Martino, Mario (1979). Emergence: A Transsexual Autobiography. Signet. ISBN 978-0451085207

Middlebrook, Diane Wood (1999). Suits Me: The Double Life of Billy Tipton. Mariner Books. ISBN 978-0395957899

Rees, Mark. Dear Sir Or Madam. (Cassells, 1995) ISBN 978-0304333943

(This book) is by one of the pioneers in the UK. Mark Rees was the first TS in the UK to go to the European Court of Human Rights, also he is one of the founders of Press For Change the campaign and lobby group on behalf of TS/TG rights over here, and is a great campaigner on behalf of the cause with a very public profile over here. He is also a leading figure in the FTM network. (commentary by Stephen Whittle)

Schofield, Scott Turner. Two Truths and a Lie. Homofactus Press, 2007. ISBN 978-0978597320. Can be ordered at

Homofactus Press proudly announces Two Truths and a Lie, a memoir in the form of three solo plays written and performed by critically acclaimed solo artist Scott Turner Schofield. From inside the often hilarious — but all too real — moments of his young life on the Homecoming Court and Debutante Ball circuit (in a dress), armed with only a decoder ring and a gifted tongue, Schofield comes out with truly unbelievable stories of a body in search of an identity. By turns slapstick and slap-to-the-face, this drama invites audiences and readers to explore gender, sex, sexuality, and self in their own first person.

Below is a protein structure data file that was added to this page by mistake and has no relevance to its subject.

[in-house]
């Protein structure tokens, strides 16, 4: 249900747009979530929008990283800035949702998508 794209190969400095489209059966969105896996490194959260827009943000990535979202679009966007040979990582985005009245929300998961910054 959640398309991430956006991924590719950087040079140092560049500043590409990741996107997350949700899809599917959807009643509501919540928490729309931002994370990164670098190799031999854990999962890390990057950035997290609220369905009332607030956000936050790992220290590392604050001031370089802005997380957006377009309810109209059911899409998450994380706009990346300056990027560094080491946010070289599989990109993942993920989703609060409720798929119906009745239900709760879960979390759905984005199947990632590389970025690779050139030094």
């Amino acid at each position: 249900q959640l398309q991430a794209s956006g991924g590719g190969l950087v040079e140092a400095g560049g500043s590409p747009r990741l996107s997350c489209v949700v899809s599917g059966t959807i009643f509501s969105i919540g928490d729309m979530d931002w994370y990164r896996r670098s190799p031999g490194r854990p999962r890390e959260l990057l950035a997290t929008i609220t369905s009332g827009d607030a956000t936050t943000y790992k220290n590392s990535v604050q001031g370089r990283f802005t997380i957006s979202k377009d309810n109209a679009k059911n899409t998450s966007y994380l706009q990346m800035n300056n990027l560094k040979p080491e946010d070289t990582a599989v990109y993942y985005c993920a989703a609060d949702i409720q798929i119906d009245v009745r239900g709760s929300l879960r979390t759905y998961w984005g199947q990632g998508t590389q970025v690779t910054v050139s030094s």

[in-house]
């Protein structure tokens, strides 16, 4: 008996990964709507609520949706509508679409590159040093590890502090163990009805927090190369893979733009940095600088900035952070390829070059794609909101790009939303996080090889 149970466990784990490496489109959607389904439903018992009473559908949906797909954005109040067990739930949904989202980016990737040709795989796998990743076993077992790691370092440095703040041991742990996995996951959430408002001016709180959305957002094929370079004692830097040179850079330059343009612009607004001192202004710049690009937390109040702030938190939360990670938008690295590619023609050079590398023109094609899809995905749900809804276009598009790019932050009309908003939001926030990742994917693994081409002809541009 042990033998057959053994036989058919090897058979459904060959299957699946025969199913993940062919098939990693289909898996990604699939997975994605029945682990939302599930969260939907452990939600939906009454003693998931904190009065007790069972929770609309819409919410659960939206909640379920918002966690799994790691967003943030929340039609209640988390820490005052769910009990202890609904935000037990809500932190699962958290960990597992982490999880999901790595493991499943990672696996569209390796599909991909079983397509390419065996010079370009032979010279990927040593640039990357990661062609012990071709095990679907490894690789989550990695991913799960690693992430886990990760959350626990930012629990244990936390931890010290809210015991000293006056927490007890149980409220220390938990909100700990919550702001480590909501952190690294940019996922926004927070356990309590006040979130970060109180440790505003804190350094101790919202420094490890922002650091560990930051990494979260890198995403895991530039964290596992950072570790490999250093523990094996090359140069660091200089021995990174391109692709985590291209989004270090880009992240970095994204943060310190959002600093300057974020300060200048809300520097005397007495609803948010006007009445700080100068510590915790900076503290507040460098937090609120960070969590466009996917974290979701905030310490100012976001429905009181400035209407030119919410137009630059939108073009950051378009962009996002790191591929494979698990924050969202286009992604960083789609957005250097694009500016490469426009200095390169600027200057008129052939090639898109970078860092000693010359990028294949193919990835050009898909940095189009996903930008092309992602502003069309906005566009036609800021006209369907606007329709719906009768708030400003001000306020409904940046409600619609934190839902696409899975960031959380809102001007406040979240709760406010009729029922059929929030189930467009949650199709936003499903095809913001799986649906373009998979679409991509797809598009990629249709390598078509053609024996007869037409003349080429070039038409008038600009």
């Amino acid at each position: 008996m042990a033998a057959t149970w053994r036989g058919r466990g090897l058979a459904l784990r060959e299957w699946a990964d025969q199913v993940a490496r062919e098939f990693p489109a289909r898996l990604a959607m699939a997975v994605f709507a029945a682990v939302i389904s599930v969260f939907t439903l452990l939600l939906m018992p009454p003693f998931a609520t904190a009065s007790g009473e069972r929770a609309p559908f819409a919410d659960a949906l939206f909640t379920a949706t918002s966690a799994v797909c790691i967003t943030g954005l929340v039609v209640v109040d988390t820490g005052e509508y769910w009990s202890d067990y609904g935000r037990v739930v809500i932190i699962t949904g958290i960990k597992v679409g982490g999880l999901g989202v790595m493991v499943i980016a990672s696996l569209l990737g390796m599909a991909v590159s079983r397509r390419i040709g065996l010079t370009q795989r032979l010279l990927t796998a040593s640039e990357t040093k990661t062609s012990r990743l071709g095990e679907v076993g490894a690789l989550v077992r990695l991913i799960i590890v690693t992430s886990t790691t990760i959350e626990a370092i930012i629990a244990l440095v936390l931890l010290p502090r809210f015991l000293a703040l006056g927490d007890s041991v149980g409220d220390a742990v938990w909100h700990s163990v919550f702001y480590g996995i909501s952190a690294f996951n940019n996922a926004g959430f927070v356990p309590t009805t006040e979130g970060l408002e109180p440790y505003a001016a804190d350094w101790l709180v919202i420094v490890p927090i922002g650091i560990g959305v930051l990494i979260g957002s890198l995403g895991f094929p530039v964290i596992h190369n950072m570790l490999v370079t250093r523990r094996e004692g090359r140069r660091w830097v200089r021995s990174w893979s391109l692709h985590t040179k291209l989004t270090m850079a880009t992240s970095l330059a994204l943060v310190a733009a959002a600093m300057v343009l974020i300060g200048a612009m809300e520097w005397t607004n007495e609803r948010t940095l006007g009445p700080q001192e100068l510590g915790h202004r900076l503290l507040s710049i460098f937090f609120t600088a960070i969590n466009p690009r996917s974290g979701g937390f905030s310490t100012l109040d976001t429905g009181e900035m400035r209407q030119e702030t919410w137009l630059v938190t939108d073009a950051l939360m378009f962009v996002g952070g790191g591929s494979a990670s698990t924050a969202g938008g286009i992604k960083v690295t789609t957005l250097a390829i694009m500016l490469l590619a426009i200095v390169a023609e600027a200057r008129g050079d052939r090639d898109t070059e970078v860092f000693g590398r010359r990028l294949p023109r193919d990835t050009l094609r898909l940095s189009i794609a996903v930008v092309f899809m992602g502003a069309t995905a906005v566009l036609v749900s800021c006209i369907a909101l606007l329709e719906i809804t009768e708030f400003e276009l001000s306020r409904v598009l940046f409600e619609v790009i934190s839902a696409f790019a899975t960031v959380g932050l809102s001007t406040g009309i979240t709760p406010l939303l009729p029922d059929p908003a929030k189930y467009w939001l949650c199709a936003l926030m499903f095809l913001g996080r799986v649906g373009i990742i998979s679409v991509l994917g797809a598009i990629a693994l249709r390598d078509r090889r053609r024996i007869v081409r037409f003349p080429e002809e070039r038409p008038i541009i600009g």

Scholinski, Daphne (1998). The Last Time I Wore a Dress. Riverhead Books. ISBN 978-1573226967

Note that Scholinski’s first name is now Dylan, but the book is published under Daphne.

Smith, Pete. Long Time Coming.

Sullivan, Louis G. (1990). From Female To Male: The Life of Jack Bee Garland. Boston: Alyson Publications Inc. ISBN 978-1555831509

Thompson, Raymond with Sewell, Kittey. What Took You So Long: A Girl’s Journey to Manhood. (Penguin Books, 1995) ISBN 978-0140246452 (see commentary under Hewitt, Paul)

Academic-Type Books

Dekken, R.M and Van de Pol, Lotte C. (1989). The Tradition Of Female Transvestism In Early Modern Europe. London: Macmillan Press Ltd. ISBN 978-0333412534